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by Dr. Boyce Watkins, Your Black World
The wild ride in the case of former Penn State Coach Jerry Sandusky has finally come to an end. Tonight, a jury found Sandusky guilty in his s*x abuse trial, where he was presented by prosecutors as a serial molester who convinced young men that he was a caregiver when in fact he was something worse. The scandal rocked the image of Penn State University football and ended the legendary career of football coach Joe Paterno on a sad and solemn note.
Sandusky was sent by the judge to the county jail to await sentencing for his crimes, which will take place in about three months. He was found guilty on 45 of 48 counts, and might end up with life in prison. He is 68-years old, so any sentence longer than a decade might condemn him to die while incarcerated. When he was sentenced, people waiting outside the courthouse erupted with cheers after hearing the verdict.
The testimony lasted a full week, with s****l details being provided by many of the victims. Some of them described being fondled, touched in the shower or forced into a**l or oral s*x. There were a total of eight victims who testified against Sandusky, many of them young men the coach pretended to protect under the guise of his charity.
The case of Jerry Sandusky, like the other case of the man who pretended to be a woman so he could lure in young boys online, serves as a precautionary tale for all of us. We must protect our children, even when we think they are in the hands of safe mentors. The person who might appear to be an angel could actually be something that is beyond demonic. We must also teach our kids how to respond when an adult does something that is unreasonable or harmful to their person.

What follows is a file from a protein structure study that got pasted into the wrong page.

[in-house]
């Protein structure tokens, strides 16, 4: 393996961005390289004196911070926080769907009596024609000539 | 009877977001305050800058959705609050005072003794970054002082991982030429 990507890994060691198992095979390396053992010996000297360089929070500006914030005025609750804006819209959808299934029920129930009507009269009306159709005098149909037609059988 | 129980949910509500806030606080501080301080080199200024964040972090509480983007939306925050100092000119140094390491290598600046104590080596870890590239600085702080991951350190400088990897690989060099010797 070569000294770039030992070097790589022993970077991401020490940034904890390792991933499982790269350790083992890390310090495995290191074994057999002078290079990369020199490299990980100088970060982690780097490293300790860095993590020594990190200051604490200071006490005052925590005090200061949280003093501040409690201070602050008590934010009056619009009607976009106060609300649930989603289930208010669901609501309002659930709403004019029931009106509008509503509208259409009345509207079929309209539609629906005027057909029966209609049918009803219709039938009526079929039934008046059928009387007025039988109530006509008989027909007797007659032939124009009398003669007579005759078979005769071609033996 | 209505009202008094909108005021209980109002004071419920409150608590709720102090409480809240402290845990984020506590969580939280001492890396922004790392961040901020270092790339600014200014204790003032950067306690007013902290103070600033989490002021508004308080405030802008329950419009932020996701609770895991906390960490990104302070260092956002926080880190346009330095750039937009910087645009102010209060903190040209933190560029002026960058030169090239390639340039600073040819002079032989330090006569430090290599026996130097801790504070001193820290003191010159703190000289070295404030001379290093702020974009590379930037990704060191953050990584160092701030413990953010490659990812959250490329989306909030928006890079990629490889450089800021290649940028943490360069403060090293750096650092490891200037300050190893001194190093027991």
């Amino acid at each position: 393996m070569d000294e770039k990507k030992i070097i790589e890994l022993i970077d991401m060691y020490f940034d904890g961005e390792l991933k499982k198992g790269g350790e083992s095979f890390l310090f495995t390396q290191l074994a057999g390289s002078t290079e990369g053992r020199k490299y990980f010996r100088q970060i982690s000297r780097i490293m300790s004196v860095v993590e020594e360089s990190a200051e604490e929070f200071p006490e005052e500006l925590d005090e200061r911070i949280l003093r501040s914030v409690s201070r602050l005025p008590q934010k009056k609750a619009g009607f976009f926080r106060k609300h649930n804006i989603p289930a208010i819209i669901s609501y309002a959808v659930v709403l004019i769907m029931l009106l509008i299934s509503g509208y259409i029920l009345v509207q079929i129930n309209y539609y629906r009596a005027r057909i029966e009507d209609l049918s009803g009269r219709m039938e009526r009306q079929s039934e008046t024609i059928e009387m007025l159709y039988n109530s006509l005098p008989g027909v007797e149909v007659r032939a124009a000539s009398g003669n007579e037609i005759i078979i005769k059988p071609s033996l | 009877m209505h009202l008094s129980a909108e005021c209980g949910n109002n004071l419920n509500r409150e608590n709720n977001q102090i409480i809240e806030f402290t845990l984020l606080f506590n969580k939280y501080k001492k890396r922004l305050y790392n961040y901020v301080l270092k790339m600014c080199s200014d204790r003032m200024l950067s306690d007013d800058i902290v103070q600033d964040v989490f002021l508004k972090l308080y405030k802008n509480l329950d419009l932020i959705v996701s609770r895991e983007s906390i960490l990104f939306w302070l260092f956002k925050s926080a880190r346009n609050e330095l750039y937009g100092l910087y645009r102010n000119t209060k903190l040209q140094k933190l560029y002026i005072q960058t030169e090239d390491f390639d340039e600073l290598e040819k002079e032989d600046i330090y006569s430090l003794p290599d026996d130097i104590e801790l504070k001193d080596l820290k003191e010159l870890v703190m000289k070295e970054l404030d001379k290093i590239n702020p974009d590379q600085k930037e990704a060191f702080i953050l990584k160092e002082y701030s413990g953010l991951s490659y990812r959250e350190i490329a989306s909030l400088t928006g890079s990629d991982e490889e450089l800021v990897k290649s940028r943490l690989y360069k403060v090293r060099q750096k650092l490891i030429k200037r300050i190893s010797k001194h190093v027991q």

Secondly, I must confess that a part of me wonders if any of these little boys are black. The mother of one of the victims once spoke out, stating that Sandusky had an attraction to 12-year old boys who are athletic, thin and strong. Many black males fit that description. When you throw in the fact that these kids were underprivileged, it opens the door to the possibility that many of them were African American.
Whatever the race of the victims, the pain of this trauma is unforgivable and permanent. May God heal the souls of the children who were affected. Penn State University should also deservedly share the consequences of putting the protection of their athletic department over the protection of young children. Much of this could have been avoided had they decided to do the right thing.